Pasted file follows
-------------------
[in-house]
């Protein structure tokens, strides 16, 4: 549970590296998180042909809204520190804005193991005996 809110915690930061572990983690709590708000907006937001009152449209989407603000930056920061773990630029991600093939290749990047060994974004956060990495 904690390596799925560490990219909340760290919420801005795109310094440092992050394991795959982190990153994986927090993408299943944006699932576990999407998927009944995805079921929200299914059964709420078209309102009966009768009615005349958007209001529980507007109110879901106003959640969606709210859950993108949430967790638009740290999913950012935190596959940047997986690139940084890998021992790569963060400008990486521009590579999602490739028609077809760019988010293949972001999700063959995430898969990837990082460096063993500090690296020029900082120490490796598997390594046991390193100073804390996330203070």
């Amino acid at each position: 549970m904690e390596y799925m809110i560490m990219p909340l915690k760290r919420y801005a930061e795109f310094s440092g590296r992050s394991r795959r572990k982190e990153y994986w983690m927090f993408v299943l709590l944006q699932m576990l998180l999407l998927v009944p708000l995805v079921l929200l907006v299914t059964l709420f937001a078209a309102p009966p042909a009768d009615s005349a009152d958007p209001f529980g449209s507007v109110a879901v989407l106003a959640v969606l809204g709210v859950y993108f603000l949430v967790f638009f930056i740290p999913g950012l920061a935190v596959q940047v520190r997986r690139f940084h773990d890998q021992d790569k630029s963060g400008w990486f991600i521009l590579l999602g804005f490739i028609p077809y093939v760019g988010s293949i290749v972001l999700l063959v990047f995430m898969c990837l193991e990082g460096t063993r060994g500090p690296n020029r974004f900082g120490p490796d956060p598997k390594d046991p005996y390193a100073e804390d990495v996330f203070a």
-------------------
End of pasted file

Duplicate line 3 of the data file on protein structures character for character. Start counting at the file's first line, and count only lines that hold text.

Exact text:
């Amino acid at each position: 549970m904690e390596y799925m809110i560490m990219p909340l915690k760290r919420y801005a930061e795109f310094s440092g590296r992050s394991r795959r572990k982190e990153y994986w983690m927090f993408v299943l709590l944006q699932m576990l998180l999407l998927v009944p708000l995805v079921l929200l907006v299914t059964l709420f937001a078209a309102p009966p042909a009768d009615s005349a009152d958007p209001f529980g449209s507007v109110a879901v989407l106003a959640v969606l809204g709210v859950y993108f603000l949430v967790f638009f930056i740290p999913g950012l920061a935190v596959q940047v520190r997986r690139f940084h773990d890998q021992d790569k630029s963060g400008w990486f991600i521009l590579l999602g804005f490739i028609p077809y093939v760019g988010s293949i290749v972001l999700l063959v990047f995430m898969c990837l193991e990082g460096t063993r060994g500090p690296n020029r974004f900082g120490p490796d956060p598997k390594d046991p005996y390193a100073e804390d990495v996330f203070a």